VALLONE DEI MULINI: HISTORY & NEWS

Discover Vallone Dei Mulini, The Abandoned Place Everybody Takes A Picture Of.

Abandoned Vallone Dei Mulini Became a Real Web Star Thanks To Its Unique Characteristics.

Vallone dei Mulini is a valley in the area of Sorrento and Amalfi. This valley is an abandoned place everybody takes pictures of. However, this spot is a risky one because of its continuous rockfalls.  Placed behind Piazza Tasso, Vallone has dominated the city center for centuries. But what is the history of this evocative natural landscape? Why did it make headlines?

Vallone Dei Mulini’s Origins

If you look at it from above, the valley seems a deep grove in the mountain. This grove originated almost 35,000 years ago, in the aftermath of the first great volcanic eruption that was a jolt to Campania.

This valley is part of a system of five valleys, which crossed the Sorrento Peninsula in ancient times and marked the cities borders. Besides, the Vallone Dei Mulini was originally connected to Marina Piccola and the Port. The valley represented an important meeting point for locals, especially for farmers and fishers. 

An old windmill gives its name to the valley, where a sawmill also existed. The sawmill, which local waters fueled, supplied local artisans with wood for their handicrafts, which were usually built according to the rules of Tarsia Sorrentina.

In the valley, a public wash-house was also present, where local women did their laundry.

In 1866, the municipality built Piazza Tasso, which cut out the Vallone Dei Mulini from city life and isolated it from the rest of the world. The City Council also set up a system of channels that direct the waters close to Marina Piccola.

Why Is the Valley This Famous?

Despite this is not one of the most popular sites, the American website BuzzFeed discovered the beauty of the Valley and later included in the list of the thirty most fascinating abandoned places on the planet.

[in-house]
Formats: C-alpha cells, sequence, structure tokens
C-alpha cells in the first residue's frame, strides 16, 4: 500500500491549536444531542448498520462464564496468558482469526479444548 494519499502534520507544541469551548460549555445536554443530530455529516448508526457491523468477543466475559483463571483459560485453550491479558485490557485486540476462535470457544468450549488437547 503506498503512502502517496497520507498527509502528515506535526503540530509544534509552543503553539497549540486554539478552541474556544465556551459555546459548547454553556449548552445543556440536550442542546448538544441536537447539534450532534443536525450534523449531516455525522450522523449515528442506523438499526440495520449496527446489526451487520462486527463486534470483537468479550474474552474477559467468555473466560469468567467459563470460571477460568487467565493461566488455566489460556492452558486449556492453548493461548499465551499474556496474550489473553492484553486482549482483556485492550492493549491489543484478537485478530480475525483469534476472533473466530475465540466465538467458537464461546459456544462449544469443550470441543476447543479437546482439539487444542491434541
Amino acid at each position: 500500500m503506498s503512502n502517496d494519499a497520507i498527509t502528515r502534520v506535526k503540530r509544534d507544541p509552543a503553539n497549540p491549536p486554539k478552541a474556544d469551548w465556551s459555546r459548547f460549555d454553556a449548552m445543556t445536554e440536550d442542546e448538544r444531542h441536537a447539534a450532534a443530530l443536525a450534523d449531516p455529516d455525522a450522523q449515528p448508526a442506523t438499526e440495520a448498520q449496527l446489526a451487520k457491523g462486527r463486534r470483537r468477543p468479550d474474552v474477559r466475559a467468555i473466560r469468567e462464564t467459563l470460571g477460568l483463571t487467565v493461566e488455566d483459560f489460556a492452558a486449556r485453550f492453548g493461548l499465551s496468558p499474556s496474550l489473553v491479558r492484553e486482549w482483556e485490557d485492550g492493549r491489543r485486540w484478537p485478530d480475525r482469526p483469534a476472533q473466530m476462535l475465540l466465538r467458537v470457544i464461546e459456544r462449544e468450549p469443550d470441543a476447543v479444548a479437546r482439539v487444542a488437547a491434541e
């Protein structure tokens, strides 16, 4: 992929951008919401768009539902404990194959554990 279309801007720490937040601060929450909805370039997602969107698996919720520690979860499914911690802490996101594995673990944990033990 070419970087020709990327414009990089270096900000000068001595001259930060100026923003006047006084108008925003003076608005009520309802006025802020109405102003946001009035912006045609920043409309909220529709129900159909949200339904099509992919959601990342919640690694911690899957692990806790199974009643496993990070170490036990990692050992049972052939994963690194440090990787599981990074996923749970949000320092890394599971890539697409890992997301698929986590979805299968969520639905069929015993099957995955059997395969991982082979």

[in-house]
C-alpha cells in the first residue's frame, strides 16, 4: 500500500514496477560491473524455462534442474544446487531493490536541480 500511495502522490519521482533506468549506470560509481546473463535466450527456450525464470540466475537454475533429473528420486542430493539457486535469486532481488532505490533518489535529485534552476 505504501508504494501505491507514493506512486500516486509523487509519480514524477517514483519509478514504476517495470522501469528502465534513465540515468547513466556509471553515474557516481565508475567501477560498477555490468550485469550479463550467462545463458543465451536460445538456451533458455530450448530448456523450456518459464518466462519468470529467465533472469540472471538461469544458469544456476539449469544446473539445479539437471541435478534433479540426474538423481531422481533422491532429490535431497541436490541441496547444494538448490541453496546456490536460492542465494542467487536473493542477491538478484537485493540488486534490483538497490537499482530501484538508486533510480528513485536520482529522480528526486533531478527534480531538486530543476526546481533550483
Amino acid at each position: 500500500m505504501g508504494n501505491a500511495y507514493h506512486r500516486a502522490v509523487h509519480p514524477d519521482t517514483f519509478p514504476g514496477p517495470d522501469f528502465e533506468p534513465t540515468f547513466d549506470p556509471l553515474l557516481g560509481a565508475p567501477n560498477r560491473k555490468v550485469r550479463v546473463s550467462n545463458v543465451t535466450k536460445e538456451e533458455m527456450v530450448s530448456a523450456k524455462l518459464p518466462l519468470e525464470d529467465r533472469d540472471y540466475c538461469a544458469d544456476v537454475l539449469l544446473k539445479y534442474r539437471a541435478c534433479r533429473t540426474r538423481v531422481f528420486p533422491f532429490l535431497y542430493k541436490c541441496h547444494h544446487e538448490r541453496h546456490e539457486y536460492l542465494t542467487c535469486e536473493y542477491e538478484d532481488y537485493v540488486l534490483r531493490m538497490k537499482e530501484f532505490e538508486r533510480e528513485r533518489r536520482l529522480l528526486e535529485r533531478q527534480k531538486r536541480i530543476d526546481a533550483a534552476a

Today, the only way to access the Vallone is the small gate you can spot from the road that connects Piazza Sant’Antonio with the port. However, wheater conditions do not allow men to live in Vallone anymore. The humidity has indeed reached 80% as a constant value. Yet, this microclimate has favored the development of a rich and wild vegetation, among which a rare example of fern. 


SORRENTO MARQUETRY

Sorrento Marquetry: Wood Craftsmen’s Art

Local Wood Craftsmen in Sorrento Are Famous Worldwide Because They Produce Wonderful Handicraft, also known as Sorrento Marquetry.

Sorrento’s marquetry (Tarsia Sorrentina or Tarsia di Sorrento) is an ancient art. Local craftsmen have always engaged in this particular woodworking. This kind of work is as meticulous as complex. The result? High-quality objects and pieces of furniture.  But what are the origins of tarsia sorrentina and the techniques used to produce such kind of art?

History of Tarsia di Sorrento 

Tarsia Sorrentina’s first appearance in history dates back to a period between the sixth and seventh centuries. At the time, people could find this art in Benedictine monasteries.

Later, we find examples of tarsia in the Reinassance and during the 19th century, when Tarsia gained its momentum. Indeed, Tarsia spread beyond national boundaries.

Why did the 19th century saw the tarsia sorrentina flourish? 

Because this was the period of the Gran Tour, when artists from all over the world visited Italy.

The Gulf of Sorrento was one of artists’ favorite destinations. Their presence not only raised the demand for handicrafts but also influenced and inspired local artisans. Tarsia Lignea Sorrentina became a very appreciated and well-known artistic tradition all over Europe. 

What are the characteristics of Sorrento Marquetry?

As its name suggests, Sorrento Marquetry was born as a kind of inlay. This art aims to produce images (i.e. landscapes, portraits, still-life, etc.) from wafer-thin pieces of wood, whose color and consistency differ. Craftsmen alternate these pieces of wood and foils of other materials, as ivory or nacre, over which they put metals or semiprecious stones.

Despite European cities entered in a strong competition with Tarsia Sorrentina, just like the city of Nice, Tarsia always distinguished itself because of two of its characteristics:

  • Techniques selection;
  • Choice of materials;

Indeed, the art of Tarsia di Sorrento requires the commitment of more than one professional figure. This is because local craftsmen rely on very rigorous techniques.
First and foremost, transformers model the pieces of wood, as in a patchwork, and they start to put them together to make drawings.  Then, a “ricacciatore” (an artist specialized in “editing” the drawings, ed.)  perfect the drawing. Then, a trimmer paints the handicraft, using some spray paint.